Remembering the kindness and needs of the Haitian people
I have known Garthe Cardozo-Stefanson and Nadine Cardozo- Riedl, the sisters who own the Hotel Montana in Petionville, Haiti, for more than 50 years. Both were mentioned in the Jan. 24 front-page story "A symbol of stability lies shattered in Port-au-Prince."
When my family moved to Haiti in 1958, the Cardozo family basically adopted mine. The Cardozos provided every imaginable type of support and, most important, friendship to a family new to this shockingly different place. Franck and Edna Cardozo, Garthe and Nadine's parents, spared no expense or effort to make us feel welcome, allowing us to use the hotel's facilities free for many weeks, until Mr. Cardozo was able to arrange for us to move into the house next to theirs, just below the hotel.
Among the many tragedies suffered throughout Port-au-Prince, and at the hotel, is the loss of the irreplaceable collection of Haitian art and crafts that the Cardozos acquired over the decades and used to decorate the Hotel Montana.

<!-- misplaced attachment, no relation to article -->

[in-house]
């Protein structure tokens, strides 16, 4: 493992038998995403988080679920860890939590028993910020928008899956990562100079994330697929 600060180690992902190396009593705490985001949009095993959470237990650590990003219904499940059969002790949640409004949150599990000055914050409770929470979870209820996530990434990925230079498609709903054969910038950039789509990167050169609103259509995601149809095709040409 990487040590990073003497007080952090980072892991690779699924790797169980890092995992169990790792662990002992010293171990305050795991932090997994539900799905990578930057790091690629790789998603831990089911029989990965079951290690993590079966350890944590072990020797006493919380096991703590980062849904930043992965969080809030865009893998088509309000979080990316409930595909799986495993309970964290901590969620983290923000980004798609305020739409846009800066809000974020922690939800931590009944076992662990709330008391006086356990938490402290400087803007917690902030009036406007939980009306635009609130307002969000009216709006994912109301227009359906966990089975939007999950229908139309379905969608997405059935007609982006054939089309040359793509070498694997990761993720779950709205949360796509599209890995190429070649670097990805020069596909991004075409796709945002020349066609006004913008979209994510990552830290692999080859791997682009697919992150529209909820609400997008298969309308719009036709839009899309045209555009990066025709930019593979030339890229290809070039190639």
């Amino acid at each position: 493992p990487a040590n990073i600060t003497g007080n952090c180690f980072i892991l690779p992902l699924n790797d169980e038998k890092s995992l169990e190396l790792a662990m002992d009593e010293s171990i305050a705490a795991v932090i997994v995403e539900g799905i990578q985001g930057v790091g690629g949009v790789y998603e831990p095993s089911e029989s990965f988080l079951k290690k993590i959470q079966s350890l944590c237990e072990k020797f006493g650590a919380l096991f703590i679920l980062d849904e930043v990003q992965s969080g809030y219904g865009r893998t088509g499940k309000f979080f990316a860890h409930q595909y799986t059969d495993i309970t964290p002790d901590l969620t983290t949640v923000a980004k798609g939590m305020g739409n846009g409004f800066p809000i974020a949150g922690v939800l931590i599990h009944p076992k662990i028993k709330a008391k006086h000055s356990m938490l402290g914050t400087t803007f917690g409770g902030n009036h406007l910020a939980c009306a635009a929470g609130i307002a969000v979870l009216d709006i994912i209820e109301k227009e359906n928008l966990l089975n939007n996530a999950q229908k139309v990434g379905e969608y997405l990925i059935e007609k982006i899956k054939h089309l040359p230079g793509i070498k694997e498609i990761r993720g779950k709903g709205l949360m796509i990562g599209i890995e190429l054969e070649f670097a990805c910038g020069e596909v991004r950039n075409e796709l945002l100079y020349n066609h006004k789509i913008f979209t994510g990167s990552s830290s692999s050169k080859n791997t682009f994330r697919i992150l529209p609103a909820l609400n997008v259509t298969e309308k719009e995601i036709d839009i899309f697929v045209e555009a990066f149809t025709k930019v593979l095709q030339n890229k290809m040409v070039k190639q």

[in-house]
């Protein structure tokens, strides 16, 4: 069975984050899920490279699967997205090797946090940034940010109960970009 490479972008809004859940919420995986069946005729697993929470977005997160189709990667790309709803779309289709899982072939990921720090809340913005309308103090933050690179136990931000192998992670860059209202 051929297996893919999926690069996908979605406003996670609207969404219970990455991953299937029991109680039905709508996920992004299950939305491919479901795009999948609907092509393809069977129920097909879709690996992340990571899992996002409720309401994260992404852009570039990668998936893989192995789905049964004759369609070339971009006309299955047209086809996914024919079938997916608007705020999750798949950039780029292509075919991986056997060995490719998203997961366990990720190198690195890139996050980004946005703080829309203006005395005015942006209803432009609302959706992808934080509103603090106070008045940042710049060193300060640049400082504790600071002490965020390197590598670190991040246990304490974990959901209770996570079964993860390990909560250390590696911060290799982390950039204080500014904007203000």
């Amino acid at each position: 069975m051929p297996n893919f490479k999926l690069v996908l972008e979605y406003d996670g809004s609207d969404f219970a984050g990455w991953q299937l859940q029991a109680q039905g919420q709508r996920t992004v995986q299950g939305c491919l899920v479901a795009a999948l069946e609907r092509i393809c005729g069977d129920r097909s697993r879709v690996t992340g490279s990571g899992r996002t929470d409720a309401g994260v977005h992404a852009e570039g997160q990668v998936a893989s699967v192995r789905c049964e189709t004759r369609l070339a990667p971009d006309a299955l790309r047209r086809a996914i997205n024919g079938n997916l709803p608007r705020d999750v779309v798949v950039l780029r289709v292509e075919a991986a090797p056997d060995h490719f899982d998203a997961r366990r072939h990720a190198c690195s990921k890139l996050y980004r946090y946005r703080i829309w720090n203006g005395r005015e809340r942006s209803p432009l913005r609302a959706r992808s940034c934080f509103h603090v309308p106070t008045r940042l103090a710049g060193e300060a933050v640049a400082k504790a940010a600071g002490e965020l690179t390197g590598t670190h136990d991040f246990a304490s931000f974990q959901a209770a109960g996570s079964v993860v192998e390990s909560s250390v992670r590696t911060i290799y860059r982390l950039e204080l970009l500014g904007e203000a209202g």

Over the years, on many return trips to Haiti, I have experienced the Cardozo sisters' courtesy, generosity and hospitality, and I have seen their perseverance in operating one of the finest hotels in the Caribbean under challenging circumstances.
I can only hope and pray that God will give them the strength to perhaps rebuild the hotel and once again provide that symbol of stability and of the kindness and resilience that are so typical of the Haitian people.
Tom Dickinson, Arlington
There is no question that children with urgent medical needs that can't be taken care of in Haiti should be transported to the United States or elsewhere to receive the care they need. But it is important that these children be carefully documented and registered with authorities and that significant efforts are made to reunify the children with family in Haiti before any adoption proceedings are considered.